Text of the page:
An unprecedented trial at the heart of the Vatican has generated significant attention in Catholic and legal circles due to what it is revealing about the management and justice system of one of the oldest organizations on the planet. Hearings are underway in what is being described as the largest scandal in Vatican history, an incredible story that has implications for the Church as a whole and the Vatican’s standing in the world.

The case primarily involves charges against one of the highest-ranking Vatican officials, Cardinal Angelo Becciu, who was considered at one time to be the most influential cardinal in the Vatican and a potential successor to Pope Francis. Becciu is now facing a host of corruption charges concerning his role in the acquisition by the Vatican Secretariat of State of a commercial property in London, from which the Vatican claims it lost hundreds of millions of dollars. The case has upset the traditional power structures at the Vatican and has even engulfed the Vatican’s own Financial Intelligence Unit, as well as the seller and broker of the London property. 

Beyond the specific facts of the property deal, the case has turned heads around the world due to the worrying practices of the Vatican around fairness of due process and rule of law. Strangely, despite the alleged criminality supposedly taking place in the U.K. and the Vatican’s losses being suffered in London, there has to date been no criminal case before the English courts against any of the defendants. Instead, the Vatican initiated an investigation and trial within its territory, allowing prosecutors to rely on arcane and frankly questionable practices.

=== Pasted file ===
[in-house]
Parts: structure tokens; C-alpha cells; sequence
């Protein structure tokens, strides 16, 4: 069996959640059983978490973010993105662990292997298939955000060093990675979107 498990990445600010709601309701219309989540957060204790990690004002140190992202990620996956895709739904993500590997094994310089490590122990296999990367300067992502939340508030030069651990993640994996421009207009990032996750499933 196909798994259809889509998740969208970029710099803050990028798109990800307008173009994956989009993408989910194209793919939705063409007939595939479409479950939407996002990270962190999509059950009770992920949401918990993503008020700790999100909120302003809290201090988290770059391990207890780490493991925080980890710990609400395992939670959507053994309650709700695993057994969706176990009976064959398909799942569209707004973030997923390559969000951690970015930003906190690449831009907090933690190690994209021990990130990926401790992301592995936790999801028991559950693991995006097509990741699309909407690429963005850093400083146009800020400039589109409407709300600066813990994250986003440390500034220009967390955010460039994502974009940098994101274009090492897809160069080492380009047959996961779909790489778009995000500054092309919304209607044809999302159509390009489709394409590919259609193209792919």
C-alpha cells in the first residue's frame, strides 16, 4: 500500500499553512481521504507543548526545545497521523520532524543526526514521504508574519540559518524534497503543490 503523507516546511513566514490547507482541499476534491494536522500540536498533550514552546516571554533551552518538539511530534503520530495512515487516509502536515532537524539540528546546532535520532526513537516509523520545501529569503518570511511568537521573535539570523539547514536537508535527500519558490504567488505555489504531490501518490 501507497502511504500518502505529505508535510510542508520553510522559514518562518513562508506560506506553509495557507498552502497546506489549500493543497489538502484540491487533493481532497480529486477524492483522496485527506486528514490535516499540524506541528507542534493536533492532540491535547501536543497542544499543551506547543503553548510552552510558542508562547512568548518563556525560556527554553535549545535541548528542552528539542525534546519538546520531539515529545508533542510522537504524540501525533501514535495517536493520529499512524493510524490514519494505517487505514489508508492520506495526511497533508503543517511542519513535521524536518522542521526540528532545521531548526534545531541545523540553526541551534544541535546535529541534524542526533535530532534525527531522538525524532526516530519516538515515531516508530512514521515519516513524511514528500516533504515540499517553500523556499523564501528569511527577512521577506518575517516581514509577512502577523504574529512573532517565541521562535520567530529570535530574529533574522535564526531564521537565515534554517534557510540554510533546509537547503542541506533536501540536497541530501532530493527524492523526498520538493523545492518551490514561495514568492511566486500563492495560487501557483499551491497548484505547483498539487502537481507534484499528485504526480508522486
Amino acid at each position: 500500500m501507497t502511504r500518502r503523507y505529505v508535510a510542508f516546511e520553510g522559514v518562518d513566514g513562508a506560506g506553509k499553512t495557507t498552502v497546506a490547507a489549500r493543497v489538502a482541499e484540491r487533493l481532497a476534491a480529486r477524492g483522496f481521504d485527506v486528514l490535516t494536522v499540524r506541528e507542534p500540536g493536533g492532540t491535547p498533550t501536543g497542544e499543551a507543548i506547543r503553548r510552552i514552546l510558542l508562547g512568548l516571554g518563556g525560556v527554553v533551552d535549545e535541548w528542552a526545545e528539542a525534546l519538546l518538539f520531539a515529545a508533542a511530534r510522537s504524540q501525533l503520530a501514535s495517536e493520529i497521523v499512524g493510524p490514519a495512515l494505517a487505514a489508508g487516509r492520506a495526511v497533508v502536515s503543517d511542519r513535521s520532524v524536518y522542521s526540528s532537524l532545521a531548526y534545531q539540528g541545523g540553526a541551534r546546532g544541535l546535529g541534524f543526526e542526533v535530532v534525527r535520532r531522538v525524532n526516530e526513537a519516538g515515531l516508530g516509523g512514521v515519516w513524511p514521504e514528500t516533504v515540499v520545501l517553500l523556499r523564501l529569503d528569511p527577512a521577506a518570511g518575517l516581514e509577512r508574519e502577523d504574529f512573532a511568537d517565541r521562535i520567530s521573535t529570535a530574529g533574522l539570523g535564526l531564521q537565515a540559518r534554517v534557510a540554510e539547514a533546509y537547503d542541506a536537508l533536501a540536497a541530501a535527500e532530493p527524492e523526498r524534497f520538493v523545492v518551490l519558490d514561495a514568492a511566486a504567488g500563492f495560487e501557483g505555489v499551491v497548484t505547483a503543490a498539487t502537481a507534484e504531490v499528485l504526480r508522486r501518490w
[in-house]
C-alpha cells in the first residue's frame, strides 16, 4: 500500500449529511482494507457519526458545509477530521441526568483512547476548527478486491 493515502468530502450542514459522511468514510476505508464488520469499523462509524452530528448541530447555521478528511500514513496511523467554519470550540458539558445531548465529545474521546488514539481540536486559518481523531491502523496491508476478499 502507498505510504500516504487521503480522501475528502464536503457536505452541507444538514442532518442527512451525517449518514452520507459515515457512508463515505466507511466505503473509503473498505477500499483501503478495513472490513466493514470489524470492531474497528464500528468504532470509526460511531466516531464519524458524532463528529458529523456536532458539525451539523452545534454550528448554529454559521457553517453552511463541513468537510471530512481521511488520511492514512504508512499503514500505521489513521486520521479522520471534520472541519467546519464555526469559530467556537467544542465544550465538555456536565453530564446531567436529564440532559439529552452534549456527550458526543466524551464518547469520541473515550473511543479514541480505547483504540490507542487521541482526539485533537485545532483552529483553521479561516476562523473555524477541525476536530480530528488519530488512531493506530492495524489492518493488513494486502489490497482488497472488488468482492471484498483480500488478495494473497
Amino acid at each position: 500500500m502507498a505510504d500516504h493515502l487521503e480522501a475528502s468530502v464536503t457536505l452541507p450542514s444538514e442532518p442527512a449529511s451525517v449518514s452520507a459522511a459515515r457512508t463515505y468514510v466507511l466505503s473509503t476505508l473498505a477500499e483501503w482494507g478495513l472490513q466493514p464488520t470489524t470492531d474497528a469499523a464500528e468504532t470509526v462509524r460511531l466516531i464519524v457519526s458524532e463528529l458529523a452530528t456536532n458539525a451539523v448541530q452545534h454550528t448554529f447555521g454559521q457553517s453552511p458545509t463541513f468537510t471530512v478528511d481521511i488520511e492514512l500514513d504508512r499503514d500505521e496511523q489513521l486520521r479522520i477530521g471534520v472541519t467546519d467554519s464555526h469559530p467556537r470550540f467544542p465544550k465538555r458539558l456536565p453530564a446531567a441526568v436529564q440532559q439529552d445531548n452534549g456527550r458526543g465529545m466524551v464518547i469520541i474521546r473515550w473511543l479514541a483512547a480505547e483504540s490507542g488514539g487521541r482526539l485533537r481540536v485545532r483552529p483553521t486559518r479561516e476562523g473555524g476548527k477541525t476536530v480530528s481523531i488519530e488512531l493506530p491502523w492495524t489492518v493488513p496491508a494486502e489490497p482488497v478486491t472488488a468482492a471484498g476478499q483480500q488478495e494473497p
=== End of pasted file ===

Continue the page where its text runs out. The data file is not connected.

Unlike any other developed country, the Vatican's powers of investigation and prosecution are not solely codified or based on existing law but are also delegated from the Pope through orders known as rescritti. These orders essentially allow Vatican prosecutors and judges to ignore existing laws as they see fit and operate outside international norms on due process and rule of law. 

The Pope has already granted an unprecedented four rescrittis in this case, providing Vatican authorities with sweeping and unrestricted powers which give them absolute discretion to conduct the investigation and prosecution, and adopt any measures (such as arrests, attachments, etc.) in the manner they deem best without the supervision of a judge.  

One of the rescritti notably allows investigators to use any type of electronic surveillance on anyone they consider useful for their investigation. They also allow Vatican authorities to retroactively issue arrest warrants without the approval of a judge and without the knowledge of the defendants. One of the defendants, Raffaele Mincione, only found out about an arrest warrant against him when a copy of it was mistakenly included in a batch of documents sent to him by the Vatican. As hearings in the case continue this month, we are likely to learn about even more acts of this kind. 

With all these irregularities in mind, it is difficult to imagine how the Vatican could seek to enforce a court decision in this case, particularly in countries that adhere to the European Convention on Human Rights. When the Vatican sought to freeze U.K. bank accounts belonging to another defendant, Gianluigi Torzi, a High Court Judge rejected the request calling the material presented by the Vatican “egregious.” The judge also declared that the witness statement provided as evidence for the freeze “is not signed, nor does it contain a statement of truth.”

All of this has serious implications for the Vatican and the Catholic Church as a whole, at a time when Vatican justice has come under greater scrutiny owing to various controversies around the world and questions are being asked about its willingness to reform. The continued use of practices that violate basic norms of human rights and rule of law in this case is likely to only add fuel to the fire. 

Rodrigo Aguilar Benignos is an International Relations Analyst